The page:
Sunday, October 22, 2017

The Conquest of Happiness - Book Review

After a few years when I will look back at this book there will be quite a few things that I’ll be able to recollect. I can easily make lot of associations with this book. I read one of the chapters of this book in a Critical Reading class, bought it at a real cool bookstore, happened to stumble upon a hidden treasure of a coffee shop where I spend some afternoons perusing it. And finally, some clarity of thought which I gained after completing it.

As is clear by the title – it is mainly about how we can stay happy.  
I am particularly struck by the mention of “the pursuit of happiness” as one of the inalienable rights of the citizens in the U.S declaration of Independence. Seems like the Committee of Five were wise enough to know what matters eventually. There is abundant material floating around which claims to provide answers to the complex questions people spend their lives struggling with. Bertrand Russell does a really good job stripping down the needs and necessities of a man/woman and come up with what are few basic things which can provide contentment/happiness/whatever you call it.


In the first half of the book – he lists the possible reasons why people are unhappy: -
  •        Mistaken views of the world
  •        Mistaken ethics
  •        Mistaken habits of life
  •        Absence of effort from life
  •        Absence of love
  •       Absence of quiet life
  •       Too much to worry
  •       Envy
  •       Fear of public opinion


He lists with examples, anecdotes going into detail as to how the above characteristics contribute to disillusionment with life and makes a person incapable to be happy. For instance – he so rightly points out that “boredom” is an essential ingredient of life. Even though most of us try to always indulge in exciting endeavors – little do we realize that their value will start diminishing and the need for stronger levels of excitement then arises. He also so wisely states that “the lives of most great men have not been exciting except at a few great moments.” The manner in which simple, unadulterated truth is presented in this book is what makes it such a classic even 80 years after it was first published. Russell clearly defines that certain great things in life are possible only with a certain degree of monotony. I had never thought about boredom through such a perspective. Point to be noted – not to feel bad if you have a low-key weekend or vacation!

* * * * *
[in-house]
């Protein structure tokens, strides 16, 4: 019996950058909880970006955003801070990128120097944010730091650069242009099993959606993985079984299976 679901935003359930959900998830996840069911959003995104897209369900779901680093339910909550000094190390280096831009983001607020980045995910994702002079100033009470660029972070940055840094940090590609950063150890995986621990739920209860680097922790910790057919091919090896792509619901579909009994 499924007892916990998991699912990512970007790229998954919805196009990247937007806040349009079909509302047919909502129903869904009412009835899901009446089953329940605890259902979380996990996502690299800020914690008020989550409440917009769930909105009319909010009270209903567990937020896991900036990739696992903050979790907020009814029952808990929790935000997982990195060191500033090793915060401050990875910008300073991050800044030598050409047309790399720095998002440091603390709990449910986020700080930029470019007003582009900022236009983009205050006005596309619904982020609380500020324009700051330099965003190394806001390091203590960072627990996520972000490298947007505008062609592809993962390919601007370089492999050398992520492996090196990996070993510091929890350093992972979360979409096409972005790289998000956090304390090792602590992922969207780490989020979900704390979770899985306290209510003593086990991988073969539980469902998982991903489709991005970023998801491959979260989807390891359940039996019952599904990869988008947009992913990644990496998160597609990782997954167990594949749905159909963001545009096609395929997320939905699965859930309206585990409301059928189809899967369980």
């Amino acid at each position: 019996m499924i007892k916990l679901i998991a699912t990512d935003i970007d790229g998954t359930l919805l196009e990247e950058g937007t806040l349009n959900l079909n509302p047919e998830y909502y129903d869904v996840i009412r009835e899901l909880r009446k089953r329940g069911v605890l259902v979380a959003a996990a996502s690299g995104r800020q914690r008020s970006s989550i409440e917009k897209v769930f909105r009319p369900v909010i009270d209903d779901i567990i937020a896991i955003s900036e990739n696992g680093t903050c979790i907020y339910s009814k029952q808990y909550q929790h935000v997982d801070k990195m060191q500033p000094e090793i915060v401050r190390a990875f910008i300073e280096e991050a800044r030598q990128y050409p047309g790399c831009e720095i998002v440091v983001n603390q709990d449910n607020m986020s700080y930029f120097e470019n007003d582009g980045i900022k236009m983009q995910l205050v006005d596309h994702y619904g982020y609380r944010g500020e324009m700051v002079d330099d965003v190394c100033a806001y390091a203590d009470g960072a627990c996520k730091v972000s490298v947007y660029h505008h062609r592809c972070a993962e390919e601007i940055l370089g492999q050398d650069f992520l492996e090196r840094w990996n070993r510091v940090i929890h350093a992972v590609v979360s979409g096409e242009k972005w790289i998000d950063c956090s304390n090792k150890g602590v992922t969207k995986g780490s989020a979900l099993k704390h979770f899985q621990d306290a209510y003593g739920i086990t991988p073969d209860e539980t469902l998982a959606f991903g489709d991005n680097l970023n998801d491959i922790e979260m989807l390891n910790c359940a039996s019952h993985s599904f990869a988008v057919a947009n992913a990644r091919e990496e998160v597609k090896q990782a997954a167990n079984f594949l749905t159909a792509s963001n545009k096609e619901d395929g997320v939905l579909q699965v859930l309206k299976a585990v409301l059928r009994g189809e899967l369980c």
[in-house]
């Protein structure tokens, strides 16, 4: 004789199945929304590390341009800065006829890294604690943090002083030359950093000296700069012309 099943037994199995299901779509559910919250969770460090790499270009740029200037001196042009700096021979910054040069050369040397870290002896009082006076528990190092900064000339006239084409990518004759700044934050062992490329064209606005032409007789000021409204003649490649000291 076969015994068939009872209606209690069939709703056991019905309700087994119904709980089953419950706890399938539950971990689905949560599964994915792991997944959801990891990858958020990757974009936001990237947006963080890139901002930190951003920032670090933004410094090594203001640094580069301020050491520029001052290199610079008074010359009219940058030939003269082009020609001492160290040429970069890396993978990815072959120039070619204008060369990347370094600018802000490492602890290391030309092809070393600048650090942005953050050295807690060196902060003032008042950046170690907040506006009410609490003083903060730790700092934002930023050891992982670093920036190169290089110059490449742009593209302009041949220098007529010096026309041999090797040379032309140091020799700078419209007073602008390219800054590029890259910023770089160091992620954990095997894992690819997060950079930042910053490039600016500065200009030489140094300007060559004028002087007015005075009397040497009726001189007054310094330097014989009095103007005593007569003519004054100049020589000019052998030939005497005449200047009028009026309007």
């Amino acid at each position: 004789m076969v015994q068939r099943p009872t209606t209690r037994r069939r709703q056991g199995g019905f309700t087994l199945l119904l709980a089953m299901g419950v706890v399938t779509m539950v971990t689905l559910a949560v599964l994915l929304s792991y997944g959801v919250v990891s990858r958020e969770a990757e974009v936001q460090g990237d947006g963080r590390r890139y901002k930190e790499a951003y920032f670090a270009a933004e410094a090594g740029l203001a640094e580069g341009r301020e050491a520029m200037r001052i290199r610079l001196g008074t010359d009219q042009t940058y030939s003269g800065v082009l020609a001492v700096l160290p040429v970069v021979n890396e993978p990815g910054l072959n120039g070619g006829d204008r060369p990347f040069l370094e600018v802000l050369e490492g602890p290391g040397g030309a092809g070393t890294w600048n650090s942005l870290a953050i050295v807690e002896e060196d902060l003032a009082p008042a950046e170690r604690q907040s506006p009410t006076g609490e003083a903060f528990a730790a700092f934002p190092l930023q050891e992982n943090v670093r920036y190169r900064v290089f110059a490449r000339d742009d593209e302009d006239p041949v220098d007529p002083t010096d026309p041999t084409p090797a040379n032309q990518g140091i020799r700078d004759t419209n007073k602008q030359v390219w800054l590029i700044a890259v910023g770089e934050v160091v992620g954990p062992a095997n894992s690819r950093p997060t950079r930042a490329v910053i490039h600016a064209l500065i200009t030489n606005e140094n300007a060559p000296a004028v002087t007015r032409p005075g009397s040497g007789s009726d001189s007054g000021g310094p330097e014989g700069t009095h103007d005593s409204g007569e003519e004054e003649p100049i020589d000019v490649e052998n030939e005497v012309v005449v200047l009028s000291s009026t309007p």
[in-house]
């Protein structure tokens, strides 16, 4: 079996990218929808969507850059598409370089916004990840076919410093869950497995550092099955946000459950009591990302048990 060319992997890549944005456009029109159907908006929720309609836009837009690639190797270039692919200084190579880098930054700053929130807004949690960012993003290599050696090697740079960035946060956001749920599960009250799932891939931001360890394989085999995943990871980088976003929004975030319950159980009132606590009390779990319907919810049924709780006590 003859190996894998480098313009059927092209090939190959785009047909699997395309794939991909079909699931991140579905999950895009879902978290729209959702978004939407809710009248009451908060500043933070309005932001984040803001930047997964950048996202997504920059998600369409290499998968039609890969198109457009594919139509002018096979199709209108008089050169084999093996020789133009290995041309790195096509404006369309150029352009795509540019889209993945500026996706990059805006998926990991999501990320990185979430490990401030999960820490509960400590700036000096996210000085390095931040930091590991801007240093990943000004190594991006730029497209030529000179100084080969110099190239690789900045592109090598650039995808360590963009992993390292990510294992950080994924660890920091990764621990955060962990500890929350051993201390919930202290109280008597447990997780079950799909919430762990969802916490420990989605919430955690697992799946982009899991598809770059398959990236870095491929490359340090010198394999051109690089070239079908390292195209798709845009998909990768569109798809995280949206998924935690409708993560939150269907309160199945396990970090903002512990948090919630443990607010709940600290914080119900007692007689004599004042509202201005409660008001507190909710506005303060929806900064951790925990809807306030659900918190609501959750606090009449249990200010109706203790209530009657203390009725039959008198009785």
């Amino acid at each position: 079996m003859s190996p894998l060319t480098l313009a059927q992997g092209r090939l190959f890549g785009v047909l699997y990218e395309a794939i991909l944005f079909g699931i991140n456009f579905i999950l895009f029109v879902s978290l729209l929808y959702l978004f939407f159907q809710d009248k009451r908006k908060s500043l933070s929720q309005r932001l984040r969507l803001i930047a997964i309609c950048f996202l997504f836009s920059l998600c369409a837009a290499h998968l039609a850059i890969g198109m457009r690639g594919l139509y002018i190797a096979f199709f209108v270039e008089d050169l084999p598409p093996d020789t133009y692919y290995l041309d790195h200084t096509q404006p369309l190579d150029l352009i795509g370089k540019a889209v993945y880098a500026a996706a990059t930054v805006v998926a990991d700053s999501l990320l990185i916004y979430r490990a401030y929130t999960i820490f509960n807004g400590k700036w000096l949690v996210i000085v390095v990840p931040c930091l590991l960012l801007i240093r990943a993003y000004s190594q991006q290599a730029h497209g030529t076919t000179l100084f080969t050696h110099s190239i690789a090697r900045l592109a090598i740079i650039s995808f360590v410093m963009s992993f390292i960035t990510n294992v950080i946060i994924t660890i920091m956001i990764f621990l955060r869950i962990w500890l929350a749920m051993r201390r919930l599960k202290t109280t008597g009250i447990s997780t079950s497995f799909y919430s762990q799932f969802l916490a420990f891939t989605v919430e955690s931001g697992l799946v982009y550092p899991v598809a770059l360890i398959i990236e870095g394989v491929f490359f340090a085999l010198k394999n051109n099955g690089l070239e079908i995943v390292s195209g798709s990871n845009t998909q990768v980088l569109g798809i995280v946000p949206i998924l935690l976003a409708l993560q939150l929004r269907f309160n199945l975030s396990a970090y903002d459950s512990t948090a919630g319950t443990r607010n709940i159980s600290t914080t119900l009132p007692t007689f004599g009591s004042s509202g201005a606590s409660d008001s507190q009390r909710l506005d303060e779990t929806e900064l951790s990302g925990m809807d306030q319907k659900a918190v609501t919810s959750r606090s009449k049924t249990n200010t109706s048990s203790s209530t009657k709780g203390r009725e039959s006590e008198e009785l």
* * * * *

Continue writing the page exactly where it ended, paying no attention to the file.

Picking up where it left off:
Similarly, he talks about fatigue – how indecisiveness can cause fatigue and the buildup on fatigue (mental) causes a person to stop living in the moment. The best way to prevent it is to face our anxieties head-on i.e thinking of the worst-case possibility. Often, we will realize that the “worst case possibility” isn’t as big as we thought it would be. That realization can provide a sense of relief.

After listing down the possible avenues of unhappiness – he starts with whether happiness is even an achievable goal. He draws a subtle (but very interesting) distinction between the level of happiness which a scientist and an artist can attain. He points out that even though the general public cannot understand a picture or a poem – they conclude it is a bad picture or bad poem. But when they cannot understand the theory of relativity they conclude (rightly) that their education has been insufficient. In a lot of places, you can spot Russell’s dry wit humor.